The old pieces of jewelry that I wore during the fifties, I still wear today, such as my pearls, black dresses, and my hats, which always coordinates with my dress and shoes. I wore short leather coats and still do. I also wore stoles sparingly because I couldn’t afford them, but I loved them. My mother-in-law who passed away, left me hers.

Leather, cotton or wool gloves are welcomed during the winter. I love to wear tennis shoes of all colors, but they have to match my exercise attire, because I look sporty. I also love wearing my White Linen perfume and Youth Dew [by Estée Lauder]. I get a lot of compliments when I wear that perfume.

Timeless Tips For Ladies

Be nice, trust in God and never cross your legs in public. My mother said it doesn’t look nice. Miniskirts and shorty shorts – everyone cannot wear them. Consider your body size. Pants, on the other hand, are nice and comfortable.

#TechTalk and Entertainment

I used to love listening to old timey music on the radio, dancing to the High Waltz at school and at a few dance clubs during my youth. I remember watching I Love Lucy on a black and white television that only had three channels and watching movies at the drive-in with my friends and family. Nowadays. I love my color HD widescreen TV, which has 200 channels and more. I watch Dancing With The Stars, The Price is Right, Let’s Make A Deal and Lifetime Movie Network. Oh yeah, my cell phone and hearing aid are the greatest inventions to me.

Tips On Living A Fulfilled Life

Love everybody and have a good set of girlfriends. When I had my hip surgery, I was away from the home for three months and when I came back, my friends were yelling and hollering. That made me feel good.

It’s A Hard Knock Life

My most difficult life experience was during World War II because everything was very expensive. Sugar was hard to come by. [It] cost five dollars for a pound or less. Also, sharecroppers were paid once a year in the fall, after the crops were harvested and tobacco was sold. Some clothing and tobacco were purchased or placed on time payment, until the spring or [until] next harvest time. That’s when the account was paid from your earnings from the tobacco and corn. Once the owed account was paid off, then the account was re-opened for the next year. Very little pocket money was available. However, we did not [struggle] to find food. We lived from the livestock (cows, chicken and pigs). [We also ate] dry beans, peas, canned/jarred vegetables and fruit (preserves, jellies and dried fruits). Also, we didn’t have to purchase [much] except for staples like flour, molasses and some medicine for colds.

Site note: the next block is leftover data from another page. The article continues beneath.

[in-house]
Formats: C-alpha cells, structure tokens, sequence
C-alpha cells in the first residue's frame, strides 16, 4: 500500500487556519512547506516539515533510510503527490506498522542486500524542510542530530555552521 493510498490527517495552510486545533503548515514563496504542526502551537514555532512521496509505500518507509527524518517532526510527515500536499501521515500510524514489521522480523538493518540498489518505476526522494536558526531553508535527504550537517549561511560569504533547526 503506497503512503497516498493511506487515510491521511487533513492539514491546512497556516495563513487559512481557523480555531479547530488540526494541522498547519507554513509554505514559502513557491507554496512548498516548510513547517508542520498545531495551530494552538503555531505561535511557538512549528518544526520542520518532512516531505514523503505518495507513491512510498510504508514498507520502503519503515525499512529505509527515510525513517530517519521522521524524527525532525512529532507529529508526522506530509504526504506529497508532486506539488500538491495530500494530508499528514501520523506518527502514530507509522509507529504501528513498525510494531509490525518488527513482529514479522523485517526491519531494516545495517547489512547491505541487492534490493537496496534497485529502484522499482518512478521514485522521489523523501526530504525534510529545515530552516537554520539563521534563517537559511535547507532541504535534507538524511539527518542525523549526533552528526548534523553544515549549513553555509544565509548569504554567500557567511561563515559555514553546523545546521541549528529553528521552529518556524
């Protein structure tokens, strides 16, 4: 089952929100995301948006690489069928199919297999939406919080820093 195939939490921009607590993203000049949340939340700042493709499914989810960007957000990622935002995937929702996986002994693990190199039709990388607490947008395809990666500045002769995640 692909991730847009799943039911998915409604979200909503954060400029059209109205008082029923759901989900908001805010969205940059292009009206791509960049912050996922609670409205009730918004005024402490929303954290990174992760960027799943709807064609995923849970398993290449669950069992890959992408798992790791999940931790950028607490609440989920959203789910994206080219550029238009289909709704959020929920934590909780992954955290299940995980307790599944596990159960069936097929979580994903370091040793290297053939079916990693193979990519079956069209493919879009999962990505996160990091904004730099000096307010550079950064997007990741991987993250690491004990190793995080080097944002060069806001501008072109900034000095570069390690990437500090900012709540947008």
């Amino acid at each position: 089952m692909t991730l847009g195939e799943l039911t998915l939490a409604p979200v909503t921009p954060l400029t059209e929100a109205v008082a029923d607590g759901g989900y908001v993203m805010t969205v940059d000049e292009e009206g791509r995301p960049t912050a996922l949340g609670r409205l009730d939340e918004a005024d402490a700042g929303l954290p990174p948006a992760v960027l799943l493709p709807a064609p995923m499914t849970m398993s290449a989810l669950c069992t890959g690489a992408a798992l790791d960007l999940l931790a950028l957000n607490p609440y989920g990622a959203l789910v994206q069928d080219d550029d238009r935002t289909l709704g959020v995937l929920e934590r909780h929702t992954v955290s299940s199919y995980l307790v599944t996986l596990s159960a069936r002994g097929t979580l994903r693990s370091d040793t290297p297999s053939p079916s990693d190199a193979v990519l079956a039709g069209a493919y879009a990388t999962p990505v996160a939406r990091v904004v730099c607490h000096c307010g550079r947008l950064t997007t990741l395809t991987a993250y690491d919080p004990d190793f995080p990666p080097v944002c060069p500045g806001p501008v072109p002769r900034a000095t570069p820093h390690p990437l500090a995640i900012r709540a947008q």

That period of my life taught me the importance of spending money wisely, to make do with what you had, never waste food and to be thankful for what you had.

A Message To Gibson’s Twenty Year Old Self

After graduating from high school after my third year (11th grade was the highest grade at the time), I decided to travel north to the District of Columbia/Virginia area to find a good job to support myself and I did. I worked at the Pentagon and roomed with my oldest sister until I got homesick. I returned home, fell in love and got married.

Favorite Scripture

Psalms 23

Gibson’s Hope For Her Grandchildren

My hope for my 23 grandchildren and great grandchildren is that [they] all graduate from high school, attend a school of higher learning and work hard to support themselves and their families one day.

Happiest Moments

Attending the Senior Citizens Club, meeting (better known as the Loyal Leisure Club) and talking with my fellow club members and exercising with the group.

Thoughts On Social Media Social Media

Be careful of what you say.

Favorite Saying

Whenever there is a disagreement, I prefer not to get involved. But, I will say, “My name is Bess and I ain’t in this mess!”

Legacy
Being a great mother, grandmother and friend, gathering everyone together for family reunions and loving everyone.